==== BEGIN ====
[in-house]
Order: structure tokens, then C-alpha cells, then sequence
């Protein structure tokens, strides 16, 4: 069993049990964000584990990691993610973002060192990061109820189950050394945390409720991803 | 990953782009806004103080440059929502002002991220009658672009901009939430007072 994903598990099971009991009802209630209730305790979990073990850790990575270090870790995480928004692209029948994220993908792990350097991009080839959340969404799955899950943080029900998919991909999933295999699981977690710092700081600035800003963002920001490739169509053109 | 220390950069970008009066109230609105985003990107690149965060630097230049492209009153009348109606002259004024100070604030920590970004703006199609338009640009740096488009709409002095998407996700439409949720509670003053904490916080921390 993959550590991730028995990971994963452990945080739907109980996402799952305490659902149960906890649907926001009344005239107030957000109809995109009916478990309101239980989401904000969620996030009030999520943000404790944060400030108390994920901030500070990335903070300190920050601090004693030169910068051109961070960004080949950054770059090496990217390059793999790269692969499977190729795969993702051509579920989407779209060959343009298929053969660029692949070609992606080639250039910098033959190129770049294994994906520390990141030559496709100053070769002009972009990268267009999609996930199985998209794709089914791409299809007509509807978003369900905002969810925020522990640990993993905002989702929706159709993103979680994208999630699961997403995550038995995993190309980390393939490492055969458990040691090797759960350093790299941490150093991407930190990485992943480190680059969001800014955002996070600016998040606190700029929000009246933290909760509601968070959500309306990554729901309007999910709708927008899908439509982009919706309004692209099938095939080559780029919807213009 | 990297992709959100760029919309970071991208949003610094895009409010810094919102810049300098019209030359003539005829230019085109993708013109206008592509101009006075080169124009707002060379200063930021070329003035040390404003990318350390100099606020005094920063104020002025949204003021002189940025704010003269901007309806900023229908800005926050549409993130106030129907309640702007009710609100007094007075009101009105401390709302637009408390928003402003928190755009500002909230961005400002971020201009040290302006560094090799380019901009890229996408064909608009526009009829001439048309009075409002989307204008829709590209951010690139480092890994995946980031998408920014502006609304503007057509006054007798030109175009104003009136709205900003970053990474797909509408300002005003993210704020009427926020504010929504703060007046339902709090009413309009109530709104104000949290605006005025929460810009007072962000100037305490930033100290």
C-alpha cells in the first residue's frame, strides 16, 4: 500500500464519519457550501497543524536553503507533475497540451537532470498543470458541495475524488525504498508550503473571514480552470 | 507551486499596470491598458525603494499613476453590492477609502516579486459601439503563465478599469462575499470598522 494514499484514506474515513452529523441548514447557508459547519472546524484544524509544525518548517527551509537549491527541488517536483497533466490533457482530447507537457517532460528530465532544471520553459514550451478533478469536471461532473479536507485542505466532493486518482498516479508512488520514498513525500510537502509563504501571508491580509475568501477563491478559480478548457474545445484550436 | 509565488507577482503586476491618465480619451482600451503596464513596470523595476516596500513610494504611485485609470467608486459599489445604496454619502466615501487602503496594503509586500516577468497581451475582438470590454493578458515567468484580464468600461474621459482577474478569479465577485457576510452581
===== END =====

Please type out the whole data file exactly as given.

[in-house]
Order: structure tokens, then C-alpha cells, then sequence
């Protein structure tokens, strides 16, 4: 069993049990964000584990990691993610973002060192990061109820189950050394945390409720991803 | 990953782009806004103080440059929502002002991220009658672009901009939430007072 994903598990099971009991009802209630209730305790979990073990850790990575270090870790995480928004692209029948994220993908792990350097991009080839959340969404799955899950943080029900998919991909999933295999699981977690710092700081600035800003963002920001490739169509053109 | 220390950069970008009066109230609105985003990107690149965060630097230049492209009153009348109606002259004024100070604030920590970004703006199609338009640009740096488009709409002095998407996700439409949720509670003053904490916080921390 993959550590991730028995990971994963452990945080739907109980996402799952305490659902149960906890649907926001009344005239107030957000109809995109009916478990309101239980989401904000969620996030009030999520943000404790944060400030108390994920901030500070990335903070300190920050601090004693030169910068051109961070960004080949950054770059090496990217390059793999790269692969499977190729795969993702051509579920989407779209060959343009298929053969660029692949070609992606080639250039910098033959190129770049294994994906520390990141030559496709100053070769002009972009990268267009999609996930199985998209794709089914791409299809007509509807978003369900905002969810925020522990640990993993905002989702929706159709993103979680994208999630699961997403995550038995995993190309980390393939490492055969458990040691090797759960350093790299941490150093991407930190990485992943480190680059969001800014955002996070600016998040606190700029929000009246933290909760509601968070959500309306990554729901309007999910709708927008899908439509982009919706309004692209099938095939080559780029919807213009 | 990297992709959100760029919309970071991208949003610094895009409010810094919102810049300098019209030359003539005829230019085109993708013109206008592509101009006075080169124009707002060379200063930021070329003035040390404003990318350390100099606020005094920063104020002025949204003021002189940025704010003269901007309806900023229908800005926050549409993130106030129907309640702007009710609100007094007075009101009105401390709302637009408390928003402003928190755009500002909230961005400002971020201009040290302006560094090799380019901009890229996408064909608009526009009829001439048309009075409002989307204008829709590209951010690139480092890994995946980031998408920014502006609304503007057509006054007798030109175009104003009136709205900003970053990474797909509408300002005003993210704020009427926020504010929504703060007046339902709090009413309009109530709104104000949290605006005025929460810009007072962000100037305490930033100290």
C-alpha cells in the first residue's frame, strides 16, 4: 500500500464519519457550501497543524536553503507533475497540451537532470498543470458541495475524488525504498508550503473571514480552470 | 507551486499596470491598458525603494499613476453590492477609502516579486459601439503563465478599469462575499470598522 494514499484514506474515513452529523441548514447557508459547519472546524484544524509544525518548517527551509537549491527541488517536483497533466490533457482530447507537457517532460528530465532544471520553459514550451478533478469536471461532473479536507485542505466532493486518482498516479508512488520514498513525500510537502509563504501571508491580509475568501477563491478559480478548457474545445484550436 | 509565488507577482503586476491618465480619451482600451503596464513596470523595476516596500513610494504611485485609470467608486459599489445604496454619502466615501487602503496594503509586500516577468497581451475582438470590454493578458515567468484580464468600461474621459482577474478569479465577485457576510452581